The Apostle Paul wrote to the Saints in Corinth, explaining that the Church members in Macedonia had given freely to those in need. He encouraged the Corinthians Saints to also follow the Savior’s example by giving to the poor. Paul taught about the blessings that come to those who cheerfully give to the poor.
Read the following statement by Elder Jeffrey R. Holland of the Quorum of the Twelve Apostles, and consider what word is missing that would make this a true statement: “Down through history, ____________________ has been one of humankind’s greatest and most widespread challenges. Its obvious toll is usually physical, but the spiritual and emotional damage it can bring may be even more debilitating” (“Are We Not All Beggars?” Ensign or Liahona, Nov. 2014, 40).
Write the word poverty on the line, and reread Elder Holland’s statement, considering what it means.
Poverty is the condition of not having enough needed resources, which could include money, goods, or means of support. Why can poverty be such a difficult challenge?
Think of individuals you know who may need help of any kind, including physical, emotional, social, or spiritual help. As you study 2 Corinthians 8–9, look for truths that can help you understand and fulfill your role in helping others who are in need.
In 2 Corinthians 8:1–8 the Apostle Paul told the Corinthian Saints that Church members in Macedonia had given generously to help the poor with their temporal needs (see Bible Maps, no. 13, “The Missionary Journeys of the Apostle Paul”). He explained that the Macedonian members did so because they wanted to do the will of God. Paul encouraged the Saints of Corinth to follow this example of providing for the needs of others out of sincere love.
Draw a vertical line down the middle of a blank page in your scripture study journal, creating two columns. Write the word Rich at the top of one column, and write the word Poor at the top of the second column.
Read 2 Corinthians 8:9, looking for what Paul said Jesus Christ did for the Saints. Then answer the following questions, listing your responses in your scripture study journal under the words Rich and Poor.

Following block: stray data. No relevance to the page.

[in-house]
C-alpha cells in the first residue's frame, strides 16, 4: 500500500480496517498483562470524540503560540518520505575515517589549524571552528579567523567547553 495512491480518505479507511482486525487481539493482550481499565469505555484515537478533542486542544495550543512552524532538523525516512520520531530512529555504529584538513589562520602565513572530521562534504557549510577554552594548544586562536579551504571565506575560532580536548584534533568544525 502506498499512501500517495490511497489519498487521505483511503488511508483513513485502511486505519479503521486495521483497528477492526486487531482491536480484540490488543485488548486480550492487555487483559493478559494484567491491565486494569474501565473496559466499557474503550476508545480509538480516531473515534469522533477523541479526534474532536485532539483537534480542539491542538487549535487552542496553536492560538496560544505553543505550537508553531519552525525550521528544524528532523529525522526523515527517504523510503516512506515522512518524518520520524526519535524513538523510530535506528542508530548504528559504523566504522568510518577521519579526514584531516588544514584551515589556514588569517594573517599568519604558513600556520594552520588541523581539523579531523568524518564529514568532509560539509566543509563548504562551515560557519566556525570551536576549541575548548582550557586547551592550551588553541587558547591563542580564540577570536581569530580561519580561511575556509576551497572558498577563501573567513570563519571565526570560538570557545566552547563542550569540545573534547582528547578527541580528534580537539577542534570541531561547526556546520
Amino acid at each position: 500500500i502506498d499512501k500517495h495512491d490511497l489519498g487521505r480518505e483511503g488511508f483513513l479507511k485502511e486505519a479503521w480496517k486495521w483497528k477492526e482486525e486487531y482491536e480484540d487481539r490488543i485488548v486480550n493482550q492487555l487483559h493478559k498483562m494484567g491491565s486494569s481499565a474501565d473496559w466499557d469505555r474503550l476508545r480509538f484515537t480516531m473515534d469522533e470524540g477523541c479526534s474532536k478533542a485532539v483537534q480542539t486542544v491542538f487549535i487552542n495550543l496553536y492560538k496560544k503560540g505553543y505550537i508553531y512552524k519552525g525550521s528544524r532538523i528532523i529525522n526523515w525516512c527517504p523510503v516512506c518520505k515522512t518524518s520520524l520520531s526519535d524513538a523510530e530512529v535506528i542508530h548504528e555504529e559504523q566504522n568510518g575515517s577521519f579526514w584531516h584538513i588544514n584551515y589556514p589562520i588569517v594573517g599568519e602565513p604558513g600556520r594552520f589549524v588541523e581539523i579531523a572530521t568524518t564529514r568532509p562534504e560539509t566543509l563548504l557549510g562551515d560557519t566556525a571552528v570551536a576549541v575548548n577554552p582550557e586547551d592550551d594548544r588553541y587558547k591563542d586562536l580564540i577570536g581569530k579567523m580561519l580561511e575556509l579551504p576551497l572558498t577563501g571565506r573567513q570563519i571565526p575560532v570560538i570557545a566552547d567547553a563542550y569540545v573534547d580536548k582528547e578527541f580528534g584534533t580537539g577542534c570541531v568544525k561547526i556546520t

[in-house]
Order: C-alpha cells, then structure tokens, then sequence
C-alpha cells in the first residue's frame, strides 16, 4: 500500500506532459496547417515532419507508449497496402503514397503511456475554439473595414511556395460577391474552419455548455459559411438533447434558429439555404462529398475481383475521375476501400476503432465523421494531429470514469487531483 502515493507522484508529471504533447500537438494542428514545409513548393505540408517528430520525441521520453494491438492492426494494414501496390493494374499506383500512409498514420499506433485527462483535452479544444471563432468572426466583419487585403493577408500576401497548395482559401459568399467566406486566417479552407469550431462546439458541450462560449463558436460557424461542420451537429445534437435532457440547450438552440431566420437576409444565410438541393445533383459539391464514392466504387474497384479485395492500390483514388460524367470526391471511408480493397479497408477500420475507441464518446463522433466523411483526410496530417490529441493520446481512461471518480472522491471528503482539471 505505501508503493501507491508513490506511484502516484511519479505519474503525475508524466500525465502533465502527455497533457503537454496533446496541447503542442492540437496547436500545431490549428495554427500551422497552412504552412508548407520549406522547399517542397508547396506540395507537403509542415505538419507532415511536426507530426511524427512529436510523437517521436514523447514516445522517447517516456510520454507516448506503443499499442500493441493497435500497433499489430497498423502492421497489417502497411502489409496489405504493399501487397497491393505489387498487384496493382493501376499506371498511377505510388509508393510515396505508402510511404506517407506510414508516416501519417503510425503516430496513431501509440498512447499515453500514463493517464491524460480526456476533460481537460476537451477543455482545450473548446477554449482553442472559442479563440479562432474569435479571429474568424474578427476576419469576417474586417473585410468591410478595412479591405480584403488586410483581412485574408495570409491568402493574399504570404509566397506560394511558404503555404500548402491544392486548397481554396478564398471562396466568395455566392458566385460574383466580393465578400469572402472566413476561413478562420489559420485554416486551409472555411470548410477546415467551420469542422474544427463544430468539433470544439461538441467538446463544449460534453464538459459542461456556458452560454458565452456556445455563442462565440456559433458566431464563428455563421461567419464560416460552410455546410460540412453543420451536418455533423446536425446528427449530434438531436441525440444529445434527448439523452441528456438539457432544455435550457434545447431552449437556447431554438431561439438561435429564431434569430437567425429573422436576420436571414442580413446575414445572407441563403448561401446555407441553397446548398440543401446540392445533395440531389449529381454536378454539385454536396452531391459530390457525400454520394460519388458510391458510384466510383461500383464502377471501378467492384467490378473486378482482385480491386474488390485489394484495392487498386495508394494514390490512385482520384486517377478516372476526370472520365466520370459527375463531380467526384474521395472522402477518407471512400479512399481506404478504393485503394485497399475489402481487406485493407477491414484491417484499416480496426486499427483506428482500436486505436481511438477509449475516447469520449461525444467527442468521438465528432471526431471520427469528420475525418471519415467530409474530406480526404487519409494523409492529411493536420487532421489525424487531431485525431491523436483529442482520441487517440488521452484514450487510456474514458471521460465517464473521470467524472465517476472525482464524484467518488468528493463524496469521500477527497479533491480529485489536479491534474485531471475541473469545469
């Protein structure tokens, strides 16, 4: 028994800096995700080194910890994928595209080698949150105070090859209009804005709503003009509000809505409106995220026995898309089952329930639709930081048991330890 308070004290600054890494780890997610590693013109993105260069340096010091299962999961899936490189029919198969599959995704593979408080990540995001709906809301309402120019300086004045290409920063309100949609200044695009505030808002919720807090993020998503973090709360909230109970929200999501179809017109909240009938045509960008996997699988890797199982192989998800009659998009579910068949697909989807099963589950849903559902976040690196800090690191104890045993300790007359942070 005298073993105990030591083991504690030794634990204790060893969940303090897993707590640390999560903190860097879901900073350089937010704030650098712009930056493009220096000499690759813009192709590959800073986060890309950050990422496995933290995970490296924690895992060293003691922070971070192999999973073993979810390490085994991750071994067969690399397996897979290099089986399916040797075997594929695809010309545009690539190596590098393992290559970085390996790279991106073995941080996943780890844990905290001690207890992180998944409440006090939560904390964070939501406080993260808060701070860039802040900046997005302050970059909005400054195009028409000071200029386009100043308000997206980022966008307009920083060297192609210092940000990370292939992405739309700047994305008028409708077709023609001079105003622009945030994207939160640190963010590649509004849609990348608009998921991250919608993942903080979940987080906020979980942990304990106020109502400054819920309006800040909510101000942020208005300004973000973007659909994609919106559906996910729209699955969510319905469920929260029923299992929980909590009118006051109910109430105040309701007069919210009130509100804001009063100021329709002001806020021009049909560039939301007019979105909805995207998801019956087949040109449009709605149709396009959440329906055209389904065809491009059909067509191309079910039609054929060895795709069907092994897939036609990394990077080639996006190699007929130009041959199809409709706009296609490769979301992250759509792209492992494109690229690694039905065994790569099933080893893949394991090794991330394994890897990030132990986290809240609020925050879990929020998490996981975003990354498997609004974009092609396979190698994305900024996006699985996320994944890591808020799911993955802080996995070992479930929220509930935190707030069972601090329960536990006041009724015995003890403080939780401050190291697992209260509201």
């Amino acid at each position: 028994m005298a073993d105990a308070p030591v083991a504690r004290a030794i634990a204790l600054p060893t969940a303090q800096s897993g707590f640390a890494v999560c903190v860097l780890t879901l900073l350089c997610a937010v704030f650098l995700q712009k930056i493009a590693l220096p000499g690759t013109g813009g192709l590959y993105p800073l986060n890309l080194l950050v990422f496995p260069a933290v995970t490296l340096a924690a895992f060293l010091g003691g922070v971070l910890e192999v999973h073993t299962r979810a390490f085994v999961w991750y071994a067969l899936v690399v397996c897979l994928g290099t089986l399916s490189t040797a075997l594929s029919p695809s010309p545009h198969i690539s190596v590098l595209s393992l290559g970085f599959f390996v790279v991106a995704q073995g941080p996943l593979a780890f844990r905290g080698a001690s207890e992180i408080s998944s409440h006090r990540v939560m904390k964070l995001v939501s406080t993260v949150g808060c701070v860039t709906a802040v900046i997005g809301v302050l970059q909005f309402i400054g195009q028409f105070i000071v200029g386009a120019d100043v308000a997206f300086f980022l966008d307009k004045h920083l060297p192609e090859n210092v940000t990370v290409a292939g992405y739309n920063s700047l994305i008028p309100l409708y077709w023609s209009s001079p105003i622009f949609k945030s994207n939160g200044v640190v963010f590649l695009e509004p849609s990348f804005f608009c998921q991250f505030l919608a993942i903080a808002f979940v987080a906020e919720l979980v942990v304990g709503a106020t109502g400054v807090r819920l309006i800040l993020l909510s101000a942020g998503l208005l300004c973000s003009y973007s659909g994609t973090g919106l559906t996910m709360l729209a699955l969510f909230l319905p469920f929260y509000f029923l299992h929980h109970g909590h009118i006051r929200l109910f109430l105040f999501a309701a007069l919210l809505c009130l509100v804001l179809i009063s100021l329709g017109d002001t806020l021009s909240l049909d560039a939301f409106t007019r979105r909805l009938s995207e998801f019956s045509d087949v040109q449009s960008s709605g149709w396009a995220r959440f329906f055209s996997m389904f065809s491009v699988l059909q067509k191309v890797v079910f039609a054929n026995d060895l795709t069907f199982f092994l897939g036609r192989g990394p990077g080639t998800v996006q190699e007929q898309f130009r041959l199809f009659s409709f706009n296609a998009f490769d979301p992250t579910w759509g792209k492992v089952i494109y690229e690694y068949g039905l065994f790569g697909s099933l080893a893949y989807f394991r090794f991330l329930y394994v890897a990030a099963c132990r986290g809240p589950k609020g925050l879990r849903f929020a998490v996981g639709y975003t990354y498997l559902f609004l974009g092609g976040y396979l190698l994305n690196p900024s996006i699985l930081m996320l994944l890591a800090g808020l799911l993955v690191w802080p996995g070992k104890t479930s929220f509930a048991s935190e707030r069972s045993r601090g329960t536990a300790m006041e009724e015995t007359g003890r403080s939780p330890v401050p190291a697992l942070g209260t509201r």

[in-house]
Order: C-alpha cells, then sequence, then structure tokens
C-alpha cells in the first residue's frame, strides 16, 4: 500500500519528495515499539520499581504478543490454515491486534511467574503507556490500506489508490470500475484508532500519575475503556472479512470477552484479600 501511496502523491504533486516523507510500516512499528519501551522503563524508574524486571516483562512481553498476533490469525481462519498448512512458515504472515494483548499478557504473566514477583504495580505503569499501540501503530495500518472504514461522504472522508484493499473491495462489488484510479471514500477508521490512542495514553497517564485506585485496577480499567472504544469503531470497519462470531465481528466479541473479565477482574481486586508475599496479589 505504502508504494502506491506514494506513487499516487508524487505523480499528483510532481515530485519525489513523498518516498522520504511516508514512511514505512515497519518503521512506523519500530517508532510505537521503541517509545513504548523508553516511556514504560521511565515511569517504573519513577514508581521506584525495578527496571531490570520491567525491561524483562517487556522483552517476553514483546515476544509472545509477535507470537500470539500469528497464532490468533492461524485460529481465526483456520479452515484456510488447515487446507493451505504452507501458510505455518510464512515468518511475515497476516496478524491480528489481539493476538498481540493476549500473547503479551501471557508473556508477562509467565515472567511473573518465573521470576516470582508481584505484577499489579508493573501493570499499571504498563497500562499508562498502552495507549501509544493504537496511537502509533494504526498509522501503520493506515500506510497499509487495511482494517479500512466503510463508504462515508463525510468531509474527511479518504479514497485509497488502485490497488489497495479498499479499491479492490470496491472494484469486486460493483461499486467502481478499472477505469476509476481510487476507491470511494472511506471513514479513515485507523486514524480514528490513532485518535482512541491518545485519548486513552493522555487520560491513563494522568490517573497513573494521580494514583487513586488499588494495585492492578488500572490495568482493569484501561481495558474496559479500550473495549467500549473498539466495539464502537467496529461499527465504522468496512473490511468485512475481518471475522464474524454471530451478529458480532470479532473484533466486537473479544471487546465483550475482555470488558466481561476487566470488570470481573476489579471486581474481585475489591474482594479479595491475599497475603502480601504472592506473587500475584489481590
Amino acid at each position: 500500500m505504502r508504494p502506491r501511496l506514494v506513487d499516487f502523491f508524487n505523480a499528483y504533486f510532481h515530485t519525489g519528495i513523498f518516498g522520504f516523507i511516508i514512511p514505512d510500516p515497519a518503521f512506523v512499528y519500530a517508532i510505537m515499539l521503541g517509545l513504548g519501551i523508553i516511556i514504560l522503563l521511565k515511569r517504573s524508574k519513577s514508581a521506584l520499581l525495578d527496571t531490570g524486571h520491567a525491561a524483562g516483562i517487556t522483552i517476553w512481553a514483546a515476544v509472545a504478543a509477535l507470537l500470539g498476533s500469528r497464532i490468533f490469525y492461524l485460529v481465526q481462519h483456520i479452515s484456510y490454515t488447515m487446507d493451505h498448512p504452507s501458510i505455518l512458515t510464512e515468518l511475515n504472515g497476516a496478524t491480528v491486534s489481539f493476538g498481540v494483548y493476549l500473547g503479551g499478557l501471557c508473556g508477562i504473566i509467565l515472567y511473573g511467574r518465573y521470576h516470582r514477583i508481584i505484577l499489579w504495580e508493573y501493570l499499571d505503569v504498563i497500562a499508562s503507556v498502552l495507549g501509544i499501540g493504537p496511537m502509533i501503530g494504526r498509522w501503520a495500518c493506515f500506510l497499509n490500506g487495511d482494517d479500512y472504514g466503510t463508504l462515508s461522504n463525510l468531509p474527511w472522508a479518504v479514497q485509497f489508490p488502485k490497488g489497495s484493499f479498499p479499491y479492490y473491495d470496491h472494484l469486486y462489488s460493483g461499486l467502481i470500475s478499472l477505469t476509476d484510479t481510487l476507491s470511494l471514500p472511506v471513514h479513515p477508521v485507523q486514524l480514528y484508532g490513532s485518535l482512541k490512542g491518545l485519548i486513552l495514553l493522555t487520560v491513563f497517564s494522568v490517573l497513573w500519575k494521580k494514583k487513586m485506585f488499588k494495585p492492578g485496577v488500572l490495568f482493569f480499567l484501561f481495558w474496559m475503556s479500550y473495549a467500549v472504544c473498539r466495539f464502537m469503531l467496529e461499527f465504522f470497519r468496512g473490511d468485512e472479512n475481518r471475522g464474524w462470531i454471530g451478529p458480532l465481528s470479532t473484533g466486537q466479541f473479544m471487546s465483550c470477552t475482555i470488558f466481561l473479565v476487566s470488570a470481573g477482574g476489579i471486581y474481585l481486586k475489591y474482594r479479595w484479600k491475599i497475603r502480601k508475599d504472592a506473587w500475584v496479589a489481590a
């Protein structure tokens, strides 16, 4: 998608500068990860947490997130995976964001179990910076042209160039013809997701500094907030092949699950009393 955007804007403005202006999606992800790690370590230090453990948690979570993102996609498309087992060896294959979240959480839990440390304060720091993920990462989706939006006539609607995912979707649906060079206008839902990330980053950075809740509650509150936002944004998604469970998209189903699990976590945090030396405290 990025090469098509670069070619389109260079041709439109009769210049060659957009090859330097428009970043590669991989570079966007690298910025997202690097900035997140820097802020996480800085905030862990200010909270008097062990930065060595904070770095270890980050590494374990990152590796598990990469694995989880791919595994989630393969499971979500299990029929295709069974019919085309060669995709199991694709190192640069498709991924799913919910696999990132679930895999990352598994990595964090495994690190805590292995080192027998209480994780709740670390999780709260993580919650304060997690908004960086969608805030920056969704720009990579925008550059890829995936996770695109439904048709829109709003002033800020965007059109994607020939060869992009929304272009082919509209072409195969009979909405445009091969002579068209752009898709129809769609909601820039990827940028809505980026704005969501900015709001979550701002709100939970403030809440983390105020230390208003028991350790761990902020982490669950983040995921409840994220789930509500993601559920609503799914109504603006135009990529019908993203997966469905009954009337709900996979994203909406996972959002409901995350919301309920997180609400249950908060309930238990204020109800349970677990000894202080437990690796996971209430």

In what ways was Jesus Christ rich in the premortal life?
In what ways might He have been considered poor during His life in mortality?
What do you think it means in verse 9 that we “through [the Savior’s] poverty might be rich”?
Consider that even before Jesus Christ was born, He was a member of the Godhead, and He stood next to Heavenly Father in authority, power, and glory. Because Jesus Christ condescended, or humbled and lowered Himself, from His premortal throne and came to earth to minister, set an example, and perform the Atonement, we can gain the riches of eternal life (see 1 Nephi 11:26–28).
About a year earlier, the Corinthian Saints had committed to take up a collection of goods for the poor Saints in Jerusalem. Read 2 Corinthians 8:10–11, looking for what Paul advised the Saints to do at that time. The phrases “to do” and “perform the doing of it” refer to Paul’s admonishment that the Saints follow through on their previous commitment to give what they could to the poor Saints, just as the Savior had given eternal riches to them.
One principle we can learn is that as we come to understand all that the Savior has given us, we will be more willing to give of our substance to others.
Think about how recognizing the abundance of the Savior’s gifts to us can motivate us to give to those in need.
Answer the following question in your scripture study journal: What specific gifts has the Savior given you, and how do they inspire you to give to others?
Read 2 Corinthians 8:12–15, looking for another truth that Paul taught the people about the importance of supporting one another in temporal ways.
One truth we can learn from 2 Corinthians 8:12–13 is that God wants us to be willing to give even when we may not have anything to give.
To better understand what this truth means, read the following statement by Elder Holland, and then consider the following questions: “Rich or poor, we are to ‘do what we can’ when others are in need” (“Are We Not All Beggars?” 41).
What can we do for others if we do not have anything physical to give them?
Why should we do all that we can do for others?
According to 2 Corinthians 8:14–15, who benefits when all the Saints consistently give of their abundance?